January 26th, 2015
in Op Ed
by Chris Mayer, Daily Reckoning
Peter Thiel seems an unlikely source for such an important monetary insight. He's a hedge fund manager and venture capitalist. He was the first outside investor in Facebook. And perhaps most famously, he's one of the co-founders of PayPal.
Then again, maybe he's not so unlikely a source. PayPal, after all, is a payment system. In those days, Thiel thought deeply about money. Why people would accept PayPal as a payment system. And how it would link up with banks and credit cards.
Thiel told Ezra Klein at Vox:
"When I was pitching PayPal back in the early days. I would hold up a $100 bill in front of an audience. It was this hypnotic effect; everyone paid attention to me immediately. Money is a very mysterious thing... so how does it work?"
What got Thiel on the subject was Klein's question about the prospects of Bitcoin. Most people think of Bitcoin as a kind of stateless digital currency. But it is really a payment system.
Here, Thiel gave the right answer, in clear terms, to his own question, and consequently, why Bitcoin is no threat to the U.S. dollar:
"You will not be able to pay your taxes in Bitcoin. You have to pay them in dollars. If you don't pay them with dollars, there will be people who will show up with guns to make you pay them."
Coercion is what holds the U.S. dollar system together. "Tax-driven money" is the phrase that economists use to describe the theory. It applies to all sovereign currencies - such as the yen, the euro and China's renminbi.
This does not mean that people accept dollars only because they have to pay taxes. It means that the existence of taxes is sufficient to create demand for a currency.
Coercion is what holds the U.S. dollar system together...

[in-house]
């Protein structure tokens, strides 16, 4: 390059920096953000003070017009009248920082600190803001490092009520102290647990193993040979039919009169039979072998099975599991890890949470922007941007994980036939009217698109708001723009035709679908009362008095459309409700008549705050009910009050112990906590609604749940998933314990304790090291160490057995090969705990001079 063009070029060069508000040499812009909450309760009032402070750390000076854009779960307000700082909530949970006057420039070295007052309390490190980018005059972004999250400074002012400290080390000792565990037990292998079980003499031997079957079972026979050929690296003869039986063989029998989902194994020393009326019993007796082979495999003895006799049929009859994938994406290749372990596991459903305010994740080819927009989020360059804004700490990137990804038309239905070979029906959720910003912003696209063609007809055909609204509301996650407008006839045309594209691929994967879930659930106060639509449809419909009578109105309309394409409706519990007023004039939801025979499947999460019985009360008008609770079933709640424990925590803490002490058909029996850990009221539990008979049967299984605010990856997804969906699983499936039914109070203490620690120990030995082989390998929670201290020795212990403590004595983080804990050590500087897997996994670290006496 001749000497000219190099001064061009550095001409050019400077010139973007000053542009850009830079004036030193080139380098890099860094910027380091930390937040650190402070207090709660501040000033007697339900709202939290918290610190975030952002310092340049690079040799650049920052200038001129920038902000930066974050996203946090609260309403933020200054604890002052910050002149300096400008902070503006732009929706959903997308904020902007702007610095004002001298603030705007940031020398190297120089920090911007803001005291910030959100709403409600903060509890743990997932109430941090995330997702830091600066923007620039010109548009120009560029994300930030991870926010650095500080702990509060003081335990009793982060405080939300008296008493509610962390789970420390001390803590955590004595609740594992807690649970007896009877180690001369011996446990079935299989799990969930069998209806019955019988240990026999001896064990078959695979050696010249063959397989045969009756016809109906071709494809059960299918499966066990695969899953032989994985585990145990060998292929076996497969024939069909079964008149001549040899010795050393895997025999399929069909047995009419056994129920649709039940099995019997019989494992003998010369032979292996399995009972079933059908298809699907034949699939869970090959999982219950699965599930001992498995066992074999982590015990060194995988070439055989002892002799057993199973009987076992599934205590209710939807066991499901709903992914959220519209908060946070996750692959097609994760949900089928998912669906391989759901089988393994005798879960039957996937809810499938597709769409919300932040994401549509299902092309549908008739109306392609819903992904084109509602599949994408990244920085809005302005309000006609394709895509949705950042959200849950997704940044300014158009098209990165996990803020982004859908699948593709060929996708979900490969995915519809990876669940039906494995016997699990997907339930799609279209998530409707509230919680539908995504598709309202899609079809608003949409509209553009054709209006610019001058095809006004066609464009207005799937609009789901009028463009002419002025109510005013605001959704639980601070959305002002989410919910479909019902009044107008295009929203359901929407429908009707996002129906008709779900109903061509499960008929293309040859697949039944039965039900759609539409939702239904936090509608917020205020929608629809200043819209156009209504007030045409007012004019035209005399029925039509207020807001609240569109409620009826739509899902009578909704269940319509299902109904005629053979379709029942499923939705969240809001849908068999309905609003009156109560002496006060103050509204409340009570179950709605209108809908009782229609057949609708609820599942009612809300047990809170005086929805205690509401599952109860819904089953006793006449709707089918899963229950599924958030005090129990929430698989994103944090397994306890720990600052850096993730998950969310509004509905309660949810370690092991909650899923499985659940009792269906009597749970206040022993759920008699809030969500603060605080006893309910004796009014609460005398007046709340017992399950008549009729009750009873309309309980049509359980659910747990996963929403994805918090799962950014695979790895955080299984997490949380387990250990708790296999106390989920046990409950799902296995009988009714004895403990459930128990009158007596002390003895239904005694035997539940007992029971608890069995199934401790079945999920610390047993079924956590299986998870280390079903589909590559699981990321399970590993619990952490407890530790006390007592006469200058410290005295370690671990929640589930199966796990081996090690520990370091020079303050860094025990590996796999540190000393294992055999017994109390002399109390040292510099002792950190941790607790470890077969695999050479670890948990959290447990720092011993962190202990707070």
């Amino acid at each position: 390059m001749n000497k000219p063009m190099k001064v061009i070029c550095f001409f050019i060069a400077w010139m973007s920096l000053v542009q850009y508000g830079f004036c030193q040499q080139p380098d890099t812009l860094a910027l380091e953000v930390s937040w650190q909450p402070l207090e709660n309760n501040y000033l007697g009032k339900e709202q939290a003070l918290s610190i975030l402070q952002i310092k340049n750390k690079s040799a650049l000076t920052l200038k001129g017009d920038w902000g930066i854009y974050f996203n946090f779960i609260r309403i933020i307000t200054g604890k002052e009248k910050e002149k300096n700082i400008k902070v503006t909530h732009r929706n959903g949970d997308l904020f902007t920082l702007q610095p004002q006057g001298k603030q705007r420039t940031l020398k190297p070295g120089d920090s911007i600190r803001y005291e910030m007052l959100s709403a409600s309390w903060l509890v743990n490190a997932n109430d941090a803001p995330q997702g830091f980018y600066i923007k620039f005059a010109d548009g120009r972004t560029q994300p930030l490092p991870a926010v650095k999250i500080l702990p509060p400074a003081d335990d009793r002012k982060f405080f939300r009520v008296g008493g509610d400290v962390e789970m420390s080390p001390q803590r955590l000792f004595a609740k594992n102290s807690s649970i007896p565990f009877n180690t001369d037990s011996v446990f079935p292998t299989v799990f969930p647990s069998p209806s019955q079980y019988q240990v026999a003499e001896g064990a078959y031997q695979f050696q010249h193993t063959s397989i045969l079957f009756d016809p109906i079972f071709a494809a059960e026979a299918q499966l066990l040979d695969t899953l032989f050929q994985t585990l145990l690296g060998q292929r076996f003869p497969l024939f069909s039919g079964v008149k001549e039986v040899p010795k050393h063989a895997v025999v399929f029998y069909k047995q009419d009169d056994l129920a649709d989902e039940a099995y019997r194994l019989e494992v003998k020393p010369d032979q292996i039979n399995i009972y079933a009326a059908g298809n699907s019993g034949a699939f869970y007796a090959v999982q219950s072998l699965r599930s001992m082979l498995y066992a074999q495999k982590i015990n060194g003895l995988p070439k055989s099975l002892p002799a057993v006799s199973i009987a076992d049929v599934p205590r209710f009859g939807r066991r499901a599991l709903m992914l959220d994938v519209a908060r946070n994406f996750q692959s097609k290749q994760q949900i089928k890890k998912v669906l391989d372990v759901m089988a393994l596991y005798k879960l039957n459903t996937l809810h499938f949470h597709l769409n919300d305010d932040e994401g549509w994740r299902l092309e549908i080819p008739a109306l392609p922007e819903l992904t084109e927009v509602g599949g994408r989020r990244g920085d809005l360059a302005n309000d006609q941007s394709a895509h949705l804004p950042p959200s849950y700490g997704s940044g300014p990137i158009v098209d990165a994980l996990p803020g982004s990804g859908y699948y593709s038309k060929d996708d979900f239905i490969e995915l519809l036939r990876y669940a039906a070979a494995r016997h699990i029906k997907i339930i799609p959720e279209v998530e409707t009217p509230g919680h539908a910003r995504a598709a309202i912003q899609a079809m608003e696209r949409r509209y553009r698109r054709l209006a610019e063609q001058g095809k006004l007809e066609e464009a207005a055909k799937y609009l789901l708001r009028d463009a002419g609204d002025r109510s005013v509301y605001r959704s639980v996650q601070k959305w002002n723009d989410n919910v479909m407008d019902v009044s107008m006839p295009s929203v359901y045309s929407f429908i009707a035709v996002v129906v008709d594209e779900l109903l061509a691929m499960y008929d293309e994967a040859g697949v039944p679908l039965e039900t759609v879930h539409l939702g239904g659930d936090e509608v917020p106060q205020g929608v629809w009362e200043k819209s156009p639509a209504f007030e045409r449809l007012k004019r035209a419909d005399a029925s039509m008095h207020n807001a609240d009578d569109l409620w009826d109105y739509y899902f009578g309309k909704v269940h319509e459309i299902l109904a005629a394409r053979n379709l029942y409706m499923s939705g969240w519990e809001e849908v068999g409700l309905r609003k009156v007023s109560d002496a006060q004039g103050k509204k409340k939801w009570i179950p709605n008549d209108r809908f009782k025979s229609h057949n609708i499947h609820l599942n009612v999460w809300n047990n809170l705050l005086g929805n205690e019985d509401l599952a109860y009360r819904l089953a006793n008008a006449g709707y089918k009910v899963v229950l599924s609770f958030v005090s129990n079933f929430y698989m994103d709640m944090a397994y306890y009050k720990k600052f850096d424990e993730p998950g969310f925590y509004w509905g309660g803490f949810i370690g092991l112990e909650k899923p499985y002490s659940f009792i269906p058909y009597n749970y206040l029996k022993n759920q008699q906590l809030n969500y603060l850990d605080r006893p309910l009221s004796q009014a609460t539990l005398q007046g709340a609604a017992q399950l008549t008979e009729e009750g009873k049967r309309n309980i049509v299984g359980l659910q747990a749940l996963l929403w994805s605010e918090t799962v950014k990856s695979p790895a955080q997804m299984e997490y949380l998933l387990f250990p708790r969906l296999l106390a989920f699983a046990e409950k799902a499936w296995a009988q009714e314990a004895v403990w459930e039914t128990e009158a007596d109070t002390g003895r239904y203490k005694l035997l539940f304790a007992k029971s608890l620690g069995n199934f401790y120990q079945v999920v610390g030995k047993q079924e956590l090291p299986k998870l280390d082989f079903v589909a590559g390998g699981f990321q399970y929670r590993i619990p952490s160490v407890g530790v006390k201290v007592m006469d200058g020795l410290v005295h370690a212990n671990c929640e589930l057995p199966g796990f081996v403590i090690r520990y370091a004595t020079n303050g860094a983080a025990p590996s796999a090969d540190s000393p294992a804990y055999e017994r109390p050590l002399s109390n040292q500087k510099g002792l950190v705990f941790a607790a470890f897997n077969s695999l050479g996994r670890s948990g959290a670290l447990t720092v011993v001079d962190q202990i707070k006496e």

The idea that taxes drive money is not new. German economist G.F. Knapp wrote a book about it in 1905. British diplomat Alfred Mitchell-Innes independently arrived at the same set of ideas in a pair of brilliant papers in 1913 and 1914. You can find elements of the approach at least as far back as Adam Smith.
Yet the twists of history pushed these ideas to the fringe.
Nonetheless, it is vital that you grasp this idea if you want to understand how the modern monetary system works. Once you see that taxes drive money, all kinds of other insights open up to you. For one thing, you see that what dollars are made of has nothing to do with the dollar's acceptance as a currency.
An analogy would be a movie ticket. It doesn't really matter if the movie ticket is a pink piece of plastic, a leather disc or a piece of paper. As long as the theater accepts it, it's good. It doesn't even have to take physical form at all. You can see now why talk about "worthless paper money" is silly.
Even under the gold standard this was true.
Most people think that under a gold standard, the currency's value came from the metal itself. Proof that the truth is otherwise lies in the fact that gold and silver coins traded at the value set by the sovereign (or issuer), well above the actual value of the metal. It had to be this way; otherwise, people would just melt the coins. But there was something else at work. As economist L. Randall Wray tells it: